'Das Klavier ist die Stütze des Fort-gangs, das tragende Element; und mit Hamelin am Klavier gelangt diese Einspielung zu einer Intensität, die Brahms als Neuerer mit Blick auf sinfonische Größe in der Kammermusik und als großartigen Klangkünstler darstellt—so sollte Brahms klingen, nicht anders' (Ensemble, Germany)

'This is bracing, high-voltage stuff, with phrasing and razor-sharp articulation that positively command attention … these are richly integrated, profoundly organic performances of epic scope … this is a magnificent release by any standards' (Piano, Germany)

Piano Quartet No 2 in A major, Op 26
composer
first performed November 1862

Allegro non troppo  [16'25]
Poco adagio  [12'28]
Finale: Allegro  [10'10]

Other recordings available for download
Marc-André Hamelin (piano), Leopold String Trio
Introduction  EnglishFrançaisDeutsch
The G minor Quartet was premiered in Hamburg in November 1861, with Clara Schumann at the piano and an ensemble including the distinguished Hamburg violinist John Boie. Exactly a year later, in November 1862, Brahms himself was the pianist in the premiere of the new Piano Quartet in A major Op 26, the performance taking place in Vienna with members of Joseph Hellmesberger’s Quartet. During his lifetime this was the more often performed of the two, but in the twentieth century the dramatic and fiery G minor Quartet tended to eclipse it; the A major Quartet is now one of Brahms’s more neglected major works. Certainly it is less obviously ‘exciting’ than the G minor—it is an altogether more poised and lyrical conception, laid out on an even broader, more symphonic scale. Three of its four movements are cast in sonata form, and their ‘heavenly length’ and extended melodic ideas testify to his study of the music of Schubert. Yet this superb work’s melodic richness is only one of its strengths; and the gypsy energy of the G minor, though no longer directed to merely picturesque ends, is still to be felt.

The first movement, one of Brahms’s largest and yet most serene sonata designs, opens with a theme presented in two rhythmically distinct halves (triplets in the piano, followed by more flowing quavers in the cello). These two ideas are apt for separate development, yet in combination they achieve a statuesque balance of force, and this double theme easily dominates the movement despite a rich cast of subsidiary melodies and figures; it has the last word, just as it had the first.

The slow movement is one of the most glorious Brahms ever conceived, a large but subtle ternary form articulating what Joachim called its ‘ambiguous passion’. The piano’s tranquil, song-like opening theme, and its gypsy-style cadential turn, are developed at length in ever-more floridly decorated statements. The piano is mysteriously shadowed by the strings, which Brahms keeps muted until the return of the main section: this throws the piano, with its desolate ‘Aeolian harp’ flourishes and ardent second theme, into unusual relief. There are anticipations here of the slow movement of Brahms’s Piano Concerto No 2, twenty years in the future. The muted sonorities return in the coda, hushing the openness of Brahms’s lyricism.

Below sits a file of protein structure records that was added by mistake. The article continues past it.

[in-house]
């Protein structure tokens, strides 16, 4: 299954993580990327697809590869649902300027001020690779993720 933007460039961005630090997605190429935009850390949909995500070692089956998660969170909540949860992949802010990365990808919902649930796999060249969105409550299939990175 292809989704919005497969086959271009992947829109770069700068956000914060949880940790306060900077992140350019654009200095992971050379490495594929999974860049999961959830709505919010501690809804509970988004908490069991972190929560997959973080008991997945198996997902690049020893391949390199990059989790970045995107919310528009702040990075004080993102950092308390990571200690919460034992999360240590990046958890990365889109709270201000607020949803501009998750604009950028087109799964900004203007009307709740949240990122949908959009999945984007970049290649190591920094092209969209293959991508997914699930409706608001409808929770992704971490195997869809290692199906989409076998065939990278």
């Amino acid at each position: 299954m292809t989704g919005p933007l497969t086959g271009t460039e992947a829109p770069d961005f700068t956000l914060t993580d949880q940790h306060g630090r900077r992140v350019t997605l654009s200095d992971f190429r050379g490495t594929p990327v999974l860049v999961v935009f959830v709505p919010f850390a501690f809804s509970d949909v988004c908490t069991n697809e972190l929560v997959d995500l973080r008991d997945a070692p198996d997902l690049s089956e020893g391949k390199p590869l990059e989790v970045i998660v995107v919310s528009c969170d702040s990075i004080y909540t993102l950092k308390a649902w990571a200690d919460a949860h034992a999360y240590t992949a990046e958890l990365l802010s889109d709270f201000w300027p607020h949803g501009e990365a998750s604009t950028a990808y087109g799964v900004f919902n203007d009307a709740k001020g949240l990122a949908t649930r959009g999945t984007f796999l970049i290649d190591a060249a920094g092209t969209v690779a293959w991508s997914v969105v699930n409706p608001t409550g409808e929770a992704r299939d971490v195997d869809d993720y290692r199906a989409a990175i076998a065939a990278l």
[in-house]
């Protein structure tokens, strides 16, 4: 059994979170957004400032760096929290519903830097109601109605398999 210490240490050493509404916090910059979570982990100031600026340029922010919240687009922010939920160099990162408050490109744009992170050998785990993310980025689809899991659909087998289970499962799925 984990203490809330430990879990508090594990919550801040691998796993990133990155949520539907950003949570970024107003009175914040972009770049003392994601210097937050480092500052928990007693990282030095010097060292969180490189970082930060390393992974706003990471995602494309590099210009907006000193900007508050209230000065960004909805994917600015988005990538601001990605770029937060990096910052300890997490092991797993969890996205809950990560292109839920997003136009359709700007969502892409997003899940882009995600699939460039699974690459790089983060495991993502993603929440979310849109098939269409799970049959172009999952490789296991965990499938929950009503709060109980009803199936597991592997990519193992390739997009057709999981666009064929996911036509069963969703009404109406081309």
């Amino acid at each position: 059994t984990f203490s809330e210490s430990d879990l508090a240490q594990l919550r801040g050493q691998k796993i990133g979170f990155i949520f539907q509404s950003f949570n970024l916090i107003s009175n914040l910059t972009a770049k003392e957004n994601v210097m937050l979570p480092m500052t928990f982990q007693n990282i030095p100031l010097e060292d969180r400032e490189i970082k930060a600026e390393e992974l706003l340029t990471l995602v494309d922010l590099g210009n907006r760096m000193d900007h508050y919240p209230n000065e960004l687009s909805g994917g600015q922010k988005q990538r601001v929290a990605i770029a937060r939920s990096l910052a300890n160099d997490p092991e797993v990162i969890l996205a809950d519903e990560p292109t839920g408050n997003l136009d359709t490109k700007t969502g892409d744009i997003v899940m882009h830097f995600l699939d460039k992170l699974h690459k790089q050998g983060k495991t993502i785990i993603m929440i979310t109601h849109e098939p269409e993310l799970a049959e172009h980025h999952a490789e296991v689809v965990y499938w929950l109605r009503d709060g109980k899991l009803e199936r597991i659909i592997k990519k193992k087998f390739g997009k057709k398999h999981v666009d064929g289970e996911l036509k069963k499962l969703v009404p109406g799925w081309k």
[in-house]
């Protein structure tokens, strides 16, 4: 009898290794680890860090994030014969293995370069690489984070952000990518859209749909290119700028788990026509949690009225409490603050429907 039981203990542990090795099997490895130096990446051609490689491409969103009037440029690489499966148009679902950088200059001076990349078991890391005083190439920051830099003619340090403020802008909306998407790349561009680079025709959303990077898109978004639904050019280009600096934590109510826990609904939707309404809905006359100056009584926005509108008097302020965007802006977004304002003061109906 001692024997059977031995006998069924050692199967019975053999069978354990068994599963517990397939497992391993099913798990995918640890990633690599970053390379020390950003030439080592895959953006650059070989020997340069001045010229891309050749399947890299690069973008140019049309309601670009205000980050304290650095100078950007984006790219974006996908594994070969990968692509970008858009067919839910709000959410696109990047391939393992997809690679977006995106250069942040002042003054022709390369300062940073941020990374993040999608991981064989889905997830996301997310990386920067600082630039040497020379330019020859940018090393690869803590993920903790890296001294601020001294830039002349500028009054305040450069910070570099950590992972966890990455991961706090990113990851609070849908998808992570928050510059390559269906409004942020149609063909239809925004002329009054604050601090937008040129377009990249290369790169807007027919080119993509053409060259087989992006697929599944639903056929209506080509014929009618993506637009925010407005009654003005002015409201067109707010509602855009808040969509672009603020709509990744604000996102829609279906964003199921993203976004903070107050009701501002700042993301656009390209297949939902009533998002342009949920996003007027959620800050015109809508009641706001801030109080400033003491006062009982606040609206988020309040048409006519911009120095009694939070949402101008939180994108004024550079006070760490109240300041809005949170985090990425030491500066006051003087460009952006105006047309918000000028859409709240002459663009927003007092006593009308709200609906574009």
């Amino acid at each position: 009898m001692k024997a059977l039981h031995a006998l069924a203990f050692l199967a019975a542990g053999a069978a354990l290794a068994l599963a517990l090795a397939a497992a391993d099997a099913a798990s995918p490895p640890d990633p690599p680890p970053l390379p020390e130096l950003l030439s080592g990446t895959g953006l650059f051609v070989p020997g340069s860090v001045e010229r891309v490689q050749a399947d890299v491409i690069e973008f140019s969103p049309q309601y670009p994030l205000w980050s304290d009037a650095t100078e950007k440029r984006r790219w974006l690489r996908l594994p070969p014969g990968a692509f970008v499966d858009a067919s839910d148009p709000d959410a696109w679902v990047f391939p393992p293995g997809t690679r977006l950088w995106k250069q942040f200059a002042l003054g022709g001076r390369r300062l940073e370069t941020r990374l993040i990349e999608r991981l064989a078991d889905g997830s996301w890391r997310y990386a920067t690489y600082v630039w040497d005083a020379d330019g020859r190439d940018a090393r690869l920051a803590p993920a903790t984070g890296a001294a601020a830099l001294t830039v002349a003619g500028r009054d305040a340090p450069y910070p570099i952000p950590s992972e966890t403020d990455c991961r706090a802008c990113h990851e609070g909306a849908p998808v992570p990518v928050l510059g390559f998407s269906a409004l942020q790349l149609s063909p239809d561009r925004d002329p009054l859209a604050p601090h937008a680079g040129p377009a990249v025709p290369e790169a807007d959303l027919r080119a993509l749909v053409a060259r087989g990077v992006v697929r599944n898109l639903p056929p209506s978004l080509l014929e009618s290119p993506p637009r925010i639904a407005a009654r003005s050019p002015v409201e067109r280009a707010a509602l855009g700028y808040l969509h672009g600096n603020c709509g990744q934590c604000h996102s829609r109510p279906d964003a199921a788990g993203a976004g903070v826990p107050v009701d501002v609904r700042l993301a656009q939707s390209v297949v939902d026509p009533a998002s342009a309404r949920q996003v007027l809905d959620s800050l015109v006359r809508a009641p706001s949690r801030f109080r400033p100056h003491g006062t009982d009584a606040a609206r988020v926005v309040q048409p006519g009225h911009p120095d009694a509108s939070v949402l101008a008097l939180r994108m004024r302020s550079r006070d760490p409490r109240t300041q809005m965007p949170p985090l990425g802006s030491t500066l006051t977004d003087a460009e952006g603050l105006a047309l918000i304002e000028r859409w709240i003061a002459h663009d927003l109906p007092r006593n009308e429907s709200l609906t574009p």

At first, the easily flowing crotchet motion of the next movement seems too mild for a scherzo, too plain for a character-intermezzo like the analogous movement in the G minor Quartet. Yet it proves apt for an inexorable build-up of immense melodic spans. A more animated rhythmic interest appears only with the transition passage that leads to the second subject. The central trio is based on a variant of this transition theme, now turned fiery and Hungarian but treated with ruthless discipline as a strict canon between piano and strings.

The last movement is not a rondo but another fully worked sonata design; its first subject, nevertheless, has plenty of the capricious Hungarian colouring we associated with the alla Zingarese finale of the G minor Quartet. Here, however, the exotic flavour and idiosyncratic rhythms are subordinated to an ample, unhurried overall form whose length proceeds, Schubert-like, from the sheer size of the melodic paragraphs involved. The Olympian mood of relaxed strength satisfyingly rounds off a work whose perfect mastery is all the more remarkable for being so consistently understated.

from notes by Calum MacDonald © 2006


Other albums featuring this work
'Brahms: The Complete Chamber Music' (CDS44331/42)
Brahms: The Complete Chamber Music
MP3 £35.00FLAC £35.00ALAC £35.00Buy by post £40.00 CDS44331/42  12CDs Boxed set (at a special price)